Dog whisperer Cesar Millan says Congress could learn a lot from man’s best friend.
“I’m a big believer that we don’t just teach animals, animals teach humans — especially with the instability in the world due to not-healthy leadership,” the animal trainer tells HOH.
Millan, in D.C. Monday to promote a new book, “Cesar’s Rules,” and the seventh season of his TV show “The Dog Whisperer,” says dogs know integrity and loyalty are necessary to lead a pack. He recently met with the Congressional Hispanic Caucus in San Diego to explain what Congress could learn from dogs.
“It’s not about Republican or Democrat. It’s about the pack,” he says. “What serves the country? How can we balance the country?”
According to Millan, President John F. Kennedy was one leader who knew how to act like a dog. Millan says Kennedy’s famed statement, “Ask not what your country can do for you — ask what you can do for your country,” is pure animal thinking. “This is a pack mentality,” he says. “Animals know how to live in a harmonious society.”
Just a Few Little Tidbits
• He might not have run it himself, but Sen. Al Franken played a role in Sunday’s Twin Cities Marathon in St. Paul, Minn. A spy who ran tells HOH that the Minnesota Democrat cheered runners to the finish line, yelling to the marathoners that they had “0.7 miles left to go” before finishing the 26.2-mile jaunt.
• Sen. Frank Lautenberg is showing solidarity with other cancer survivors this month by turning his website pink in honor of Breast Cancer Awareness Month. Cancer is a topic close to Lautenberg’s heart: He underwent chemotherapy for stomach cancer earlier this year and previously worked with Israel’s Lautenberg Center for General and Tumor Immunology.
• Heather Parsons, legislative director for Rep. Brad Miller (D-N.C.), and her husband, Ryan Reed, welcomed Margaret Jayne Reed on Monday. The little lady weighed 9 pounds, 13 ounces. “So far, baby Maggie is showing the same strength and determination that her mother demonstrated during the health care reform debate,” spokeswoman LuAnn Canipe says.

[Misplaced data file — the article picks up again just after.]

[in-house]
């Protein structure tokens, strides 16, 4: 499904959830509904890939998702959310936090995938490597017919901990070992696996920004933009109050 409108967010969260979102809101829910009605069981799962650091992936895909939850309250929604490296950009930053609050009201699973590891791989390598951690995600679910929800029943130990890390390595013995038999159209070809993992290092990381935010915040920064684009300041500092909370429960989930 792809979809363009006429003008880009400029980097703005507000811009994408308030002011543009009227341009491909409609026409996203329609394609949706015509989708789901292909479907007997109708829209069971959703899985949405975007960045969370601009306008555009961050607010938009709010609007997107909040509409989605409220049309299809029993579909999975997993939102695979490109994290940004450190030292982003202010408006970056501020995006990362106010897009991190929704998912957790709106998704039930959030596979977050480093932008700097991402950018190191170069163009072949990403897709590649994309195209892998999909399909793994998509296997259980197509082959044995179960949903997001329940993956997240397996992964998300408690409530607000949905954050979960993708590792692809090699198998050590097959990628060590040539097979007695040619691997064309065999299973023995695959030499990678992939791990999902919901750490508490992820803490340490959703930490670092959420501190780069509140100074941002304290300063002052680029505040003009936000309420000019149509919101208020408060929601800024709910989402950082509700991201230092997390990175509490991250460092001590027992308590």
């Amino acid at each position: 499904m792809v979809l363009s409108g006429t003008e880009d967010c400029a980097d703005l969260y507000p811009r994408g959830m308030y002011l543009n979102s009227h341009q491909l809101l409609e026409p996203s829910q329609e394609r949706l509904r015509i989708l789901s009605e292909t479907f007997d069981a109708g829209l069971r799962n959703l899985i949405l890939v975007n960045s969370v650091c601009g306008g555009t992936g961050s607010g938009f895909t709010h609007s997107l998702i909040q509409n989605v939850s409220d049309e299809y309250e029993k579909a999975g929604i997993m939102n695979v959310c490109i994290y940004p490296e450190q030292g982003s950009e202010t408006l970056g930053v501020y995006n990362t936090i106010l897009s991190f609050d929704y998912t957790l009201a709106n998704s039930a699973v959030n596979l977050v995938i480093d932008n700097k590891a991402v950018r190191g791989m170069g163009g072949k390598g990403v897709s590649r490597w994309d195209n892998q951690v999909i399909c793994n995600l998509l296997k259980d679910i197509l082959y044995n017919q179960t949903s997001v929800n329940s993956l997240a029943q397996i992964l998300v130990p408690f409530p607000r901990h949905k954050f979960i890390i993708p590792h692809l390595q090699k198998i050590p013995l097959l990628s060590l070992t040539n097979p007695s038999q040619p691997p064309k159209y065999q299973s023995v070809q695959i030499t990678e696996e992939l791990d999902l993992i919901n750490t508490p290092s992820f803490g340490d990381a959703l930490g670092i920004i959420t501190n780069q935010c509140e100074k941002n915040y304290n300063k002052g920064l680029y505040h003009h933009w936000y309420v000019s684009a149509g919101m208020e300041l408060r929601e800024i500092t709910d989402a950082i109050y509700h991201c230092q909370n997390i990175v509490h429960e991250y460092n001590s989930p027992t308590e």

Every Tuesday, HOH gets to know a Member of Congress better through a series of five fun questions. Today we check in with Rep. Michael McCaul. The Texas Republican is the father of triplets and a former federal prosecutor.
Q: Who do you think will win the World Series?
A: Texas Rangers.
Q: If you could have dinner with anyone tonight — aside from your family — who would you dine with?
A: Thomas Jefferson.
Q: If you could live anywhere, not including your district, where would you live?
A: We have always enjoyed the Texas Gulf Coast around South Padre Island.
Q: What’s your hidden talent?
A: Playing guitar.
Q: If you weren’t a Member of Congress, what would you be doing?
A: Spending time with my wife and five children, appearing in the sequel to “Daddy Day Camp” and moonlighting as a musician in my hometown of Austin.
Hillary Rodham Clinton, center, along with former Secretary of State Madeleine Albright, right, and Annette Tilleman-Dick, left, wife for former Rep. Tom Lanots, D-Calif. Clinton was honored with the Tom Lantos Human Rights Prize during a ceremony last week at the Cannon House Office Building. Previous winners include the Dalai Lama and Elie Wiesel.
Each year since 1990, CQ Roll Call has reviewed the financial disclosures of all 541 senators, representatives and delegates to determine the 50 richest members of Congress. This year's report, derived from forms covering the calendar year 2012, shows it took a net worth of $6.67 million to crack the exclusive club.